Critics’ Picks

Concerto in Black and Blue (installation view), 2002.

Concerto in Black and Blue (installation view), 2002.

New York

David Hammons

Ace Gallery
275 Hudson Street
November 14, 2002–February 15, 2003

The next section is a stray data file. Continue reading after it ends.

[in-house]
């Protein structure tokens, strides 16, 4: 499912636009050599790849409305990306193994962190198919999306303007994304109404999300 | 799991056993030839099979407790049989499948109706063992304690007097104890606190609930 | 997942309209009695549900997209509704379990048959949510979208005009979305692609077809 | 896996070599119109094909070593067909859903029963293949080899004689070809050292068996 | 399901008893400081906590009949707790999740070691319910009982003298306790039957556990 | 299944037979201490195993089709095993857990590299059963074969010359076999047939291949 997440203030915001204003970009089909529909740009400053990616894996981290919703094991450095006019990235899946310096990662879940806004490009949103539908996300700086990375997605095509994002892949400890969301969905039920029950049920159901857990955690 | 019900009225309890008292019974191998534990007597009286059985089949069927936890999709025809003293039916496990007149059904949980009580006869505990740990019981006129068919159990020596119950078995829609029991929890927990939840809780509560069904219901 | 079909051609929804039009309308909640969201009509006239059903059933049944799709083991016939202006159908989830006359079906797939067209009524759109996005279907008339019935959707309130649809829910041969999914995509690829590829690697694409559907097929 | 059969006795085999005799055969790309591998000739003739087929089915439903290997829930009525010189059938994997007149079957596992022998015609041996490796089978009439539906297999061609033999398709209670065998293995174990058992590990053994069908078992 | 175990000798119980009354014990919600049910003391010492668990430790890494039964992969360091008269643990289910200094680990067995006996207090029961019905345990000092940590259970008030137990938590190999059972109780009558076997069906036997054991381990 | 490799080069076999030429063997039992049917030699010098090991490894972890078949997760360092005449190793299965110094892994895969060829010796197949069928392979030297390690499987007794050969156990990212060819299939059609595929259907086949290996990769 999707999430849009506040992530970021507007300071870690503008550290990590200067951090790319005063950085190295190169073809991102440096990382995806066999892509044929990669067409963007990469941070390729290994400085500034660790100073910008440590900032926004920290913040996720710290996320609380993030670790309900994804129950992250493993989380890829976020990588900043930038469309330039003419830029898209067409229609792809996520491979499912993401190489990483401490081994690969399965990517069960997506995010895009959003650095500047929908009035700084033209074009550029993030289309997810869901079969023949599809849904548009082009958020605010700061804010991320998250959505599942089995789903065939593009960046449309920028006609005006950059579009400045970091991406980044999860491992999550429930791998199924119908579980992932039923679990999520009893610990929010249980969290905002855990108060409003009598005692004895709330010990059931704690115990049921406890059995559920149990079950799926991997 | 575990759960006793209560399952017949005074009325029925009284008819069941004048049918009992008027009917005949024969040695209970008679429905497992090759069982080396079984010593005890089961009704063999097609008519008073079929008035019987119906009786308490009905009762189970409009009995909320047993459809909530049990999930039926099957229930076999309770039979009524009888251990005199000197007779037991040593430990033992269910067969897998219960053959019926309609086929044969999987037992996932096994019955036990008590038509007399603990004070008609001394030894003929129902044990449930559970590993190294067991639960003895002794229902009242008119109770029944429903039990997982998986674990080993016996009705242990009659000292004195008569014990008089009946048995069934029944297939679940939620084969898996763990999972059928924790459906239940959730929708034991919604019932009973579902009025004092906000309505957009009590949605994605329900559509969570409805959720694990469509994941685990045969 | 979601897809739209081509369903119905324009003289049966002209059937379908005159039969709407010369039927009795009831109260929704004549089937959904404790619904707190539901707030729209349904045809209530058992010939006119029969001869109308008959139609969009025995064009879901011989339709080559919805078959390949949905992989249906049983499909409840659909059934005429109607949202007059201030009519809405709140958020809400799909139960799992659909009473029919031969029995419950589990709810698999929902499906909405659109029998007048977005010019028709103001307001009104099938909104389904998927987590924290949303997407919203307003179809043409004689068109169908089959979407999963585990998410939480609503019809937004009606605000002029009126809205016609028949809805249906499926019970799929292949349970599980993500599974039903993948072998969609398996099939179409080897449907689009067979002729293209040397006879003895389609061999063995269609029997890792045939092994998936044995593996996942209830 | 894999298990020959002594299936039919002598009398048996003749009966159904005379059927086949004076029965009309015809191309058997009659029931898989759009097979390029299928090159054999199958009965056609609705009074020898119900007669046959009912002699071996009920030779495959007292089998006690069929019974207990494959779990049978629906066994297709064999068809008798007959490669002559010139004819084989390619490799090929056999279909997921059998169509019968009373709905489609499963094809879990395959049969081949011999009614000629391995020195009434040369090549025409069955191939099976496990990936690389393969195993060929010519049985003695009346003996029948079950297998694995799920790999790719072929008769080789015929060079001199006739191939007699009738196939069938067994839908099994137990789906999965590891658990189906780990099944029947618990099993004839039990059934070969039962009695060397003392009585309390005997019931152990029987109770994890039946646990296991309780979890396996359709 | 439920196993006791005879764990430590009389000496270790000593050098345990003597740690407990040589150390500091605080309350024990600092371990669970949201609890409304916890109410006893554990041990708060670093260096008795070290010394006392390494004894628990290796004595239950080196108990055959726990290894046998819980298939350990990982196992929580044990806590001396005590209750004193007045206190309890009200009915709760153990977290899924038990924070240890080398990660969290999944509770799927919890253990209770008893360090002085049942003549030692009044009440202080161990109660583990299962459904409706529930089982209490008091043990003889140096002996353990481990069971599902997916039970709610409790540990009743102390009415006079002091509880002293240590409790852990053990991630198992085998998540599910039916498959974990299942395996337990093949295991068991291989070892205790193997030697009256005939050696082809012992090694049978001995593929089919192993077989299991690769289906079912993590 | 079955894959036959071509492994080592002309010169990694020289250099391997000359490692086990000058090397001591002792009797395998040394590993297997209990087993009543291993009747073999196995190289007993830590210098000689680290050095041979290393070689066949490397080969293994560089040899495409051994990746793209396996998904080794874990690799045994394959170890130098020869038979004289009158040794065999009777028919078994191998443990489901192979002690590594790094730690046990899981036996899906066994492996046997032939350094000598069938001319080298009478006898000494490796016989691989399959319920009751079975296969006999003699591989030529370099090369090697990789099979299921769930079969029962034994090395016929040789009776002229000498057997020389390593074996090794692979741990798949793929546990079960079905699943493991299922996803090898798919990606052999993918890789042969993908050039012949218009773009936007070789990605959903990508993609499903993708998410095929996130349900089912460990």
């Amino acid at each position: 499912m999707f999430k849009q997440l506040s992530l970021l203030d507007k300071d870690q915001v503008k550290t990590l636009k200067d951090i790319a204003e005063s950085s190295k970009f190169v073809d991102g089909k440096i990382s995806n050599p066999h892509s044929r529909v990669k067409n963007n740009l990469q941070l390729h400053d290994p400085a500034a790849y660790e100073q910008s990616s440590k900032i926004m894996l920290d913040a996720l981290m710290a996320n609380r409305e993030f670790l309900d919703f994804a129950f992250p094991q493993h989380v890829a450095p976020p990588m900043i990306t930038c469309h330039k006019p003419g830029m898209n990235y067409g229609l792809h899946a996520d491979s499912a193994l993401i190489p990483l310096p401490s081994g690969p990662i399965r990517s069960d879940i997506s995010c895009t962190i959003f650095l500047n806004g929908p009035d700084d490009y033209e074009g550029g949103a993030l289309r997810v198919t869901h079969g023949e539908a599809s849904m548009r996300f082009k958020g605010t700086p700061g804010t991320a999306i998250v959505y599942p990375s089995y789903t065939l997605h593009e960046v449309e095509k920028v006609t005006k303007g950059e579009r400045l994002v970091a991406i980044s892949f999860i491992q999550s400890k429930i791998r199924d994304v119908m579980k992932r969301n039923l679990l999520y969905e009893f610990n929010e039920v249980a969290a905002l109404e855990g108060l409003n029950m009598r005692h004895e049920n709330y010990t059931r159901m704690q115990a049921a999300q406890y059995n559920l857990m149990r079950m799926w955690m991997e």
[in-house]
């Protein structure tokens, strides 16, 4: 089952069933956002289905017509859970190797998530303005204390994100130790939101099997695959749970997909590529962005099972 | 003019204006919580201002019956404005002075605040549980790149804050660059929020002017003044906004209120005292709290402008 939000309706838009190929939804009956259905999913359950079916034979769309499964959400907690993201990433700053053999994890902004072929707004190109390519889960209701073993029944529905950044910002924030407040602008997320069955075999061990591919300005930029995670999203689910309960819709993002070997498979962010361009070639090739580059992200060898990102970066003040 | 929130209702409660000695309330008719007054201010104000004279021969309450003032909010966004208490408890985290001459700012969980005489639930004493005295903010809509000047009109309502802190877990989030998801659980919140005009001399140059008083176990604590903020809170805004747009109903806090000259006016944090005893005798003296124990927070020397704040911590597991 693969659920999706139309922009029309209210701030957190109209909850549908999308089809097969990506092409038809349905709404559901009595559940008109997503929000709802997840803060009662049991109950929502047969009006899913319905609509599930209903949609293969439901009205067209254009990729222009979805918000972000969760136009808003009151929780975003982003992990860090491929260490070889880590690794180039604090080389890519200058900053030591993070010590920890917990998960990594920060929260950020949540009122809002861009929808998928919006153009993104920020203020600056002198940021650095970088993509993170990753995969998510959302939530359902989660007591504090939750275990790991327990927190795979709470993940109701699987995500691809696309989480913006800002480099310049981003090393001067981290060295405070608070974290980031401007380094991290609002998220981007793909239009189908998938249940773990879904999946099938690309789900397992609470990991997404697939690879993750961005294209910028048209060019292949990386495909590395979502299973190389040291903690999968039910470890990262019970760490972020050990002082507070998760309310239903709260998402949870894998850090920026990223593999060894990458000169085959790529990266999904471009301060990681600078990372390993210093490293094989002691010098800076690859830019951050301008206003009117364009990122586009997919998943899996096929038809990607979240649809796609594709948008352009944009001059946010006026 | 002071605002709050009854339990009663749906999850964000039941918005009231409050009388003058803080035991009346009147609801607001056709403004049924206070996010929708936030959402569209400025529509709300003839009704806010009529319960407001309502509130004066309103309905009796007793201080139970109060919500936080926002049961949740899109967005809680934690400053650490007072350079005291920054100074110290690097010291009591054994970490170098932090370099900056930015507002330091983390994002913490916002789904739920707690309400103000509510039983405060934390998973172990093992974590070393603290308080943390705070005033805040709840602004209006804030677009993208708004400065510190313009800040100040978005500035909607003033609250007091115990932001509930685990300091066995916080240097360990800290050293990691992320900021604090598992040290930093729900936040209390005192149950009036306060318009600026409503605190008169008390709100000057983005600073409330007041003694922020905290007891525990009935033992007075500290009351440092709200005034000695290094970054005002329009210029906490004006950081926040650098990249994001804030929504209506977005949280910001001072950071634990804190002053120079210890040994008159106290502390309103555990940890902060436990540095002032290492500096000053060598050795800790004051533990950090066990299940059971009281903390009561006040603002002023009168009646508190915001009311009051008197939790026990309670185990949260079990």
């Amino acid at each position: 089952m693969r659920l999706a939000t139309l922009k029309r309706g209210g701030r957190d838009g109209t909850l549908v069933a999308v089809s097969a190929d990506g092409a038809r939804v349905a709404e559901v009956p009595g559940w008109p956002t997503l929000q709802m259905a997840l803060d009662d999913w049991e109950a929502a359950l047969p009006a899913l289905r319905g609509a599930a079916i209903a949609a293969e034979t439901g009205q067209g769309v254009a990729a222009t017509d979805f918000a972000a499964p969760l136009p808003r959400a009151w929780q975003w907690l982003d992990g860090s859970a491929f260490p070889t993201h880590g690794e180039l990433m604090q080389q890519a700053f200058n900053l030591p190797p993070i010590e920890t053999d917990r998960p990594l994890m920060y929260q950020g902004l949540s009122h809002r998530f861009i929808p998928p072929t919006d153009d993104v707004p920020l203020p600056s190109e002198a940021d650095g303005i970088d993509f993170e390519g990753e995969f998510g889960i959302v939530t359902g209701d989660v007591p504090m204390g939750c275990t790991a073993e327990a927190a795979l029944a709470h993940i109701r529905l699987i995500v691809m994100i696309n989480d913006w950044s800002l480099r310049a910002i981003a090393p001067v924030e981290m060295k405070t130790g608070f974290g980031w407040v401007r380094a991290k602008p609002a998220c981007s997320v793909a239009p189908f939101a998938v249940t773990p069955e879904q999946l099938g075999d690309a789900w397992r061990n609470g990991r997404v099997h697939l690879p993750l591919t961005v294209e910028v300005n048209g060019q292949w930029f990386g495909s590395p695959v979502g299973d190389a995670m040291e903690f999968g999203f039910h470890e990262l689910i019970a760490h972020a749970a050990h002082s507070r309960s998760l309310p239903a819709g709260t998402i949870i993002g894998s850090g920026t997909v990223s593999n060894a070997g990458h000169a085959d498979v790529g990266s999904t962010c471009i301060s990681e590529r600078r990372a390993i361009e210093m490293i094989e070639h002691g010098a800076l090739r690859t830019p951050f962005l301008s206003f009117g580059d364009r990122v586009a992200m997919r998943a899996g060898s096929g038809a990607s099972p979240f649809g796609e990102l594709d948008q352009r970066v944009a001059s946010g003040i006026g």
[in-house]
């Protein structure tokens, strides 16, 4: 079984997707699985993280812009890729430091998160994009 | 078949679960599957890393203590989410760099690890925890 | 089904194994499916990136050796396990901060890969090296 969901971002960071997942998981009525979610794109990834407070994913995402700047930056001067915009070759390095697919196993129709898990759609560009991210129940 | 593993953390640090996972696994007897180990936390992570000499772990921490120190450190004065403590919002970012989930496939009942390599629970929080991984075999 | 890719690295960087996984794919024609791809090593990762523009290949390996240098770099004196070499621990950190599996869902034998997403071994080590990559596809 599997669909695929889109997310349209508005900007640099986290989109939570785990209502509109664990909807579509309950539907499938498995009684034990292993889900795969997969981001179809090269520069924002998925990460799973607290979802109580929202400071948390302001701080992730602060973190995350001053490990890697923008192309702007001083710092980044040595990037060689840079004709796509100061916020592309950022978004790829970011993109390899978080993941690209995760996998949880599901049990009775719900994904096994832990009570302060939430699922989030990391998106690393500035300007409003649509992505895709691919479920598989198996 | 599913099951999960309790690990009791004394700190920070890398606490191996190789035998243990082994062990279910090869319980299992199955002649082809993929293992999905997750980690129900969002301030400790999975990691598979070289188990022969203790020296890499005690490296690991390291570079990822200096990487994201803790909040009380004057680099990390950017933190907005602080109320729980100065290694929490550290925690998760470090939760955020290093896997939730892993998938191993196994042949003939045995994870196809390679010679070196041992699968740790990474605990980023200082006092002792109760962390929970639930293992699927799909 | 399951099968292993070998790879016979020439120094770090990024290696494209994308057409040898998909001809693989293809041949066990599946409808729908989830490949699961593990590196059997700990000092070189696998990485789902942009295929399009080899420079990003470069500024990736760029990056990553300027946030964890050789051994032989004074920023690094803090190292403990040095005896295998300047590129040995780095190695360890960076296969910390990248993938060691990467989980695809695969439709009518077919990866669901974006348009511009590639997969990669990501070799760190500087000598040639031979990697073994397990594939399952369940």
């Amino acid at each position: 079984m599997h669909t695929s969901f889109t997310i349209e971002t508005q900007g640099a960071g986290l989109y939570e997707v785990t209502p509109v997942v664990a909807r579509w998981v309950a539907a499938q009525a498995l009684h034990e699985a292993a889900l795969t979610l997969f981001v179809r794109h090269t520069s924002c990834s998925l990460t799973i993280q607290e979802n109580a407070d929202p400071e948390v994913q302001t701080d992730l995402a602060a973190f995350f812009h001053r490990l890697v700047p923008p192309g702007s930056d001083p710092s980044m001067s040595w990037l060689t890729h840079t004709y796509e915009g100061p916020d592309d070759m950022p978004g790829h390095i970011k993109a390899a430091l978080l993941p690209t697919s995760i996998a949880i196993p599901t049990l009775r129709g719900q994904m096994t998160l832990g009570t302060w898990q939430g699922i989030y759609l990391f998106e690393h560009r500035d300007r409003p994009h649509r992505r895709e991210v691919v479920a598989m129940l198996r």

Doing justice to the vast, echoing Ace Gallery is a substantial challenge to even the most megalomaniacal of artists, so it is to David Hammons’s credit that he manages it with nothing more than the contents of a container at the reception desk. The gallery itself is completely empty and pitch-dark. In the container is a giveaway supply of coin-size flashlights that, although tiny, emit a blue beam powerful enough to illuminate the user’s immediate surroundings, and which used collectively can transform the space into an eerily beautiful chamber of silhouettes and shadows. Throughout the '90s Hammons stuck mostly to out-of-the-way venues, but Concerto in Black and Blue represents a successful reanimation of a more conventional setting. The artist conjures manifold allusions via the simplest of means: Luring us with the pleasurable chill of an X-Files episode, Concerto in Black and Blue speaks to a host of contemporary anxieties—personal, political and creative. The truth is out there, it suggests, but if you intend to look for it, you’d better watch your back.